In race for in vi­vo sick­le cell cure, In­tel­lia un­veils (very) ear­ly proof-of-con­cept

Ver­tex and CRISPR Ther­a­peu­tics have shown they can use the gene edit­ing tool to cure, for at least a cou­ple years, a hand­ful of pa­tients with sick­le cell dis­ease and are now en­ter­ing late-stage de­vel­op­ment.

It’s a ma­jor ad­vance, but it comes with the same caveats that have plagued oth­er gene ther­a­pies for sick­le cell. You have to give pa­tients what amounts to a bone mar­row trans­plant: a la­bo­ri­ous, ex­pen­sive and oc­ca­sion­al­ly risky pro­ce­dure that in­volves re­mov­ing stem cells from their mar­row, edit­ing them in a fa­cil­i­ty and then re-in­ject­ing them. Any com­pa­ny that could find a way to ed­it cells with a sim­ple IV in­fu­sion could make those old­er ap­proach­es ob­so­lete.

In­tel­lia, one of the first big CRISPR com­pa­nies, un­veiled one new ap­proach to reach­ing that sim­ple IV at a sci­en­tif­ic con­fer­ence Wednes­day. The biotech used cus­tom lipid nanopar­ti­cles — those nowfa­mous tiny bub­bles of fat — to car­ry CRISPR in­to the bone mar­row of mice and ed­it stem cells there. Af­ter re­peat­ed dos­ing, the com­pa­ny’s sci­en­tists said they were able to ed­it more than enough cells to pro­vide a func­tion­al cure for sick­le cell.

John Leonard

“This new da­ta sup­ports the pos­si­bil­i­ty of de­liv­er­ing a safer so­lu­tion to treat blood dis­or­ders, in­clud­ing sick­le cell dis­ease, by avoid­ing the need for bone mar­row trans­plan­ta­tion,” In­tel­lia CEO John Leonard said in a state­ment.

The re­sults pro­vide a (very) ear­ly proof of con­cept for an ap­proach the Gates Foun­da­tion has al­ready bet on. In the fall, they award­ed In­tel­lia a grant of $2.8 mil­lion to de­vel­op their lipid nanopar­ti­cle CRISPR sys­tem for sick­le cell dis­ease and HIV, an­oth­er dead­ly dis­ease that might be cured by edit­ing stem cells in the bone mar­row.

Still, In­tel­lia is far from alone in that race. Their cross-town gene edit­ing ri­vals CRISPR Ther­a­peu­tics al­so re­ceived a sim­i­lar­ly sized grant from the foun­da­tion to de­vel­op lipid nanopar­ti­cles that tar­get the bone mar­row, al­though theirs is ex­clu­sive­ly HIV-fo­cused. And oth­ers, most no­tably Fred Hutch’s Hans Pe­ter-Kiem and Uni­ver­si­ty of Wash­ing­ton’s An­dré Lieber, have gone much fur­ther on an ap­proach that us­es a mod­i­fied virus to de­liv­er a gene for func­tion­ing he­mo­glo­bin di­rect­ly in­to pa­tients’ stem cells, show­ing proof-of-con­cept in mon­keys. A well-heeled biotech called En­so­ma, launched last month, is de­vel­op­ing their ap­proach fur­ther.

In­tel­lia, though, is the on­ly com­pa­ny to date to use lipid nanopar­ti­cles for gene edit­ing or gene ther­a­py in pa­tients. Last year, they start­ed dos­ing pa­tients with a CRISPR ther­a­py meant to knock out the cen­tral gene in a rare liv­er dis­ease.

While gene ther­a­py com­pa­nies have re­lied large­ly on mod­i­fied virus­es to de­liv­er new genes in­to hu­man cells, gene edit­ing com­pa­nies have re­lied much more heav­i­ly on nanopar­ti­cles. CRISPR ma­chin­ery is of­ten too large and clunky to fit in­to those virus­es. And al­though gene ther­a­py com­pa­nies need virus­es to get the ther­a­peu­tic gene to stay in­side a cell for years, CRISPR com­pa­nies just need their ther­a­py to hit once and per­ma­nent­ly al­ter the DNA.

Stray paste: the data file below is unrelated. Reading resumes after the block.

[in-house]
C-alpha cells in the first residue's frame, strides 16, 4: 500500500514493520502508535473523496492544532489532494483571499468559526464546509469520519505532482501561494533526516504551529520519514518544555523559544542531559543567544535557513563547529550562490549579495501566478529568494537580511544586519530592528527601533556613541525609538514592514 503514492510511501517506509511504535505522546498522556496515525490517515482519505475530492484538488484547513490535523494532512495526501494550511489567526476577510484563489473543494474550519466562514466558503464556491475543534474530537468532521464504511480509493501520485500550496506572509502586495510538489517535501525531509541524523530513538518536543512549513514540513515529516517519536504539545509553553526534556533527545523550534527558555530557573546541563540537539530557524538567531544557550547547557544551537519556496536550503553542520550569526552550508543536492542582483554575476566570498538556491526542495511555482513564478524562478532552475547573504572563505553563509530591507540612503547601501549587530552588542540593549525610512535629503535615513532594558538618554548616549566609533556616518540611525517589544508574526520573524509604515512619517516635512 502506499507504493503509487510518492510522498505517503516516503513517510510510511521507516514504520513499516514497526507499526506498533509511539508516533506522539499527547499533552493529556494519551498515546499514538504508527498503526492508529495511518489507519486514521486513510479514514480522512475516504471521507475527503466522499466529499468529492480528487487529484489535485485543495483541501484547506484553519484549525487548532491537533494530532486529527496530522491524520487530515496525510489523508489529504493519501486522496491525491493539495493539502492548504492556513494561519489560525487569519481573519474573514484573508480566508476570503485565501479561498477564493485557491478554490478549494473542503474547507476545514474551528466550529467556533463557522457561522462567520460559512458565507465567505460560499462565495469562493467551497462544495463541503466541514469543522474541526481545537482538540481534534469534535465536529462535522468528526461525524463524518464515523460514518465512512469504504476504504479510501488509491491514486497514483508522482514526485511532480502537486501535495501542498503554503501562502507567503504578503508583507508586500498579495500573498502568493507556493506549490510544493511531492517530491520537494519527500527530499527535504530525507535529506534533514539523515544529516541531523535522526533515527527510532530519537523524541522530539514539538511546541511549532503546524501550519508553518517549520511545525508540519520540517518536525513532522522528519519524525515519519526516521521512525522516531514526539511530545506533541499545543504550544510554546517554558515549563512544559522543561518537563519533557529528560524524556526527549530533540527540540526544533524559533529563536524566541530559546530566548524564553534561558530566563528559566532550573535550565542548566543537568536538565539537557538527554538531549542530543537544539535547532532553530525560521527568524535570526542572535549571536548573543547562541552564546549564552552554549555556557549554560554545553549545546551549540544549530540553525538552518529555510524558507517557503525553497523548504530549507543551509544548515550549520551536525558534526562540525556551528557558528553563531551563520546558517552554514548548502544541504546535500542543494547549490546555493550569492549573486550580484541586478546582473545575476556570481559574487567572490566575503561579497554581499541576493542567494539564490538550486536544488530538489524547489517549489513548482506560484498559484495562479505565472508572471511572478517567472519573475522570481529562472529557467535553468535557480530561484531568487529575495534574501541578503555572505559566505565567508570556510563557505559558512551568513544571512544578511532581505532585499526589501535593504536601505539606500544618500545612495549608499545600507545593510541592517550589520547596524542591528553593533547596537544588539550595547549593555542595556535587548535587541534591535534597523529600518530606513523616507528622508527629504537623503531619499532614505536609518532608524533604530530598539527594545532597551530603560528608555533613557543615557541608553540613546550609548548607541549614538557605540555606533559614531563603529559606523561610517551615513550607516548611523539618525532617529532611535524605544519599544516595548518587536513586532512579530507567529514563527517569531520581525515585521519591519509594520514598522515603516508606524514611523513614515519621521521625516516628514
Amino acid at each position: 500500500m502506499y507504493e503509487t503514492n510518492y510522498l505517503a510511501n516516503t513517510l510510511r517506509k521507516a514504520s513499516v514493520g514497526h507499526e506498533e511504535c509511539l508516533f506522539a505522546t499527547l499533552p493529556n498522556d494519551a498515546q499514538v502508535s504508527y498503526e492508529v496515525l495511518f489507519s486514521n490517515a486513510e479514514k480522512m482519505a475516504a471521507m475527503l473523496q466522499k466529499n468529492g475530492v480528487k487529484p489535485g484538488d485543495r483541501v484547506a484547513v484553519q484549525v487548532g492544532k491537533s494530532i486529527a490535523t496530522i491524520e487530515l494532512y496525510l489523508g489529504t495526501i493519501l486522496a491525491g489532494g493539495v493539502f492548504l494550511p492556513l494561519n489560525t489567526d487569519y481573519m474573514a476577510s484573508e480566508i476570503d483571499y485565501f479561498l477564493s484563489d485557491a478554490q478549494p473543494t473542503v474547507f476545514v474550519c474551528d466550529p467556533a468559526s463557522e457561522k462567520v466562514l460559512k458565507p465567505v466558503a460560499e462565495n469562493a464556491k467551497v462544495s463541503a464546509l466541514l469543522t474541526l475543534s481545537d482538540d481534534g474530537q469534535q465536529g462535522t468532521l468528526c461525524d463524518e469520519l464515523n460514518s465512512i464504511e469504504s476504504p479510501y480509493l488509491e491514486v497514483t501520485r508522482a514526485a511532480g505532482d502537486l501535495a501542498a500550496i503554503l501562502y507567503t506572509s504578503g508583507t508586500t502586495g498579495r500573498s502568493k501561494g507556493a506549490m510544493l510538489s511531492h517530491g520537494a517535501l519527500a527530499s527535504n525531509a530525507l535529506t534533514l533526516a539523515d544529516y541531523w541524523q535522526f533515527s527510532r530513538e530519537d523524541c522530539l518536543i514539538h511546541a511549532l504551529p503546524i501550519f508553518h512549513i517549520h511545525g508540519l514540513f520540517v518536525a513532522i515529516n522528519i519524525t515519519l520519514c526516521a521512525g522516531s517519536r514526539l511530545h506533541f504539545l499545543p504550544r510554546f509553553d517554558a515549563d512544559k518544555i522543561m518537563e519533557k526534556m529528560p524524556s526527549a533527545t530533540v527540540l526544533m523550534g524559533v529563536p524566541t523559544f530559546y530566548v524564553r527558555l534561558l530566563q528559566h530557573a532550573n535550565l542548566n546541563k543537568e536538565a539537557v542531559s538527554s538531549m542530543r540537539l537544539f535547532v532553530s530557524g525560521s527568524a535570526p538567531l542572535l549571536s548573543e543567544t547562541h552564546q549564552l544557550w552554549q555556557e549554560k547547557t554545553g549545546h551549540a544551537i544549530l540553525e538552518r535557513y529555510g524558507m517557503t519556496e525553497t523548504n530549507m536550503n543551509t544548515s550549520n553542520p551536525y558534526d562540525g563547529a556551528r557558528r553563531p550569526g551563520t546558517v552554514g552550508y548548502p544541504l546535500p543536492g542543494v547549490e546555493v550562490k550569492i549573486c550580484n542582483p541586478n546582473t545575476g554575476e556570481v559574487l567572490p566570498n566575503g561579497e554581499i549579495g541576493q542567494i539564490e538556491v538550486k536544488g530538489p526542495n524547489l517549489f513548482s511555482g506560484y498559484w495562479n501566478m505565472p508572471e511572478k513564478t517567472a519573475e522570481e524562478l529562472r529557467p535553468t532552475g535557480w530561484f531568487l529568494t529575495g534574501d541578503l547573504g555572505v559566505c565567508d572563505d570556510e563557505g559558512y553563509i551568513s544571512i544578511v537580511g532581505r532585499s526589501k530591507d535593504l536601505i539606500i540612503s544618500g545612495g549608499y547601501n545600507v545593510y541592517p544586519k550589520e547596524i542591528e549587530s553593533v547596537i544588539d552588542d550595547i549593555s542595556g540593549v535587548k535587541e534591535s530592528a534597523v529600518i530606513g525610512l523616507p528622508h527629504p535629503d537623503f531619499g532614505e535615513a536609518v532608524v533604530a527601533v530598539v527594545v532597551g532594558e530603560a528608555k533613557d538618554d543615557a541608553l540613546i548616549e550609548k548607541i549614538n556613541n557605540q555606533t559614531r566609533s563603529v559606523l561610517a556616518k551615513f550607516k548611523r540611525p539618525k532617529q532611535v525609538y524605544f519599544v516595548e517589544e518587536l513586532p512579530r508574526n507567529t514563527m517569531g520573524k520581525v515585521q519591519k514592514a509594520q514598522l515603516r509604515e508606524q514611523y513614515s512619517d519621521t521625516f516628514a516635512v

The biggest hur­dle is that most lipid nanopar­ti­cles go di­rect­ly to the liv­er. Com­pa­nies have spent hun­dreds of mil­lions of dol­lars try­ing to de­vel­op ones that are tar­get­ed to oth­er re­gions of the body, such as the brain or mus­cle. Beam Ther­a­peu­tics re­cent­ly spent up to $420 mil­lion to pur­chase an aca­d­e­m­ic spin­out de­vot­ed sole­ly to build­ing tar­get­ed lipid nanopar­ti­cles.

In­tel­lia de­vel­oped lipid nanopar­ti­cles that tar­get the bone mar­row. They pre­dict, based on stud­ies from ear­ly sick­le cell gene ther­a­pies, that they would need to ed­it 20% of cells to of­fer a func­tion­al cure. Af­ter a sin­gle dose in­to mice, they were able to ed­it about 10%.

Un­like oth­er de­liv­ery meth­ods, lipid nanopar­ti­cles can be giv­en re­peat­ed­ly. Af­ter a sec­ond dose, they had edit­ed about 25% of bone mar­row cells. Af­ter the 4th dose, they had edit­ed more than 40% of cells.

In a note to in­vestors, Chardan’s Geu­lah Livshits said the da­ta were quite ear­ly but en­cour­ag­ing.

“We could en­vi­sion such strate­gies emerg­ing in com­ing years and, while many un­knowns re­main, see In­tel­lia’s ear­ly da­ta as a step in that di­rec­tion,” she said.

Qual­i­ty Con­trol in Cell and Gene Ther­a­py – What’s Re­al­ly at Stake?

In early 2021, Bluebird Bio was forced to suspend clinical trials of its gene therapy for sickle cell disease after two patients in the trial developed cancer. As company scientists rushed to assess whether there was any causal link between the therapy and the cancer cases, Bluebird’s stock value plummeted – as did those of multiple other biopharma companies developing similar therapies.

While investigations concluded that the gene therapy was unlikely to have caused cancer, investors and the public may be more skittish regarding the safety of gene and cell therapies after this episode. This recent example highlights how delicate the fields of cell and gene therapy remain today, even as they show great promise.

Law pro­fes­sors call for FDA to dis­close all safe­ty and ef­fi­ca­cy da­ta for drugs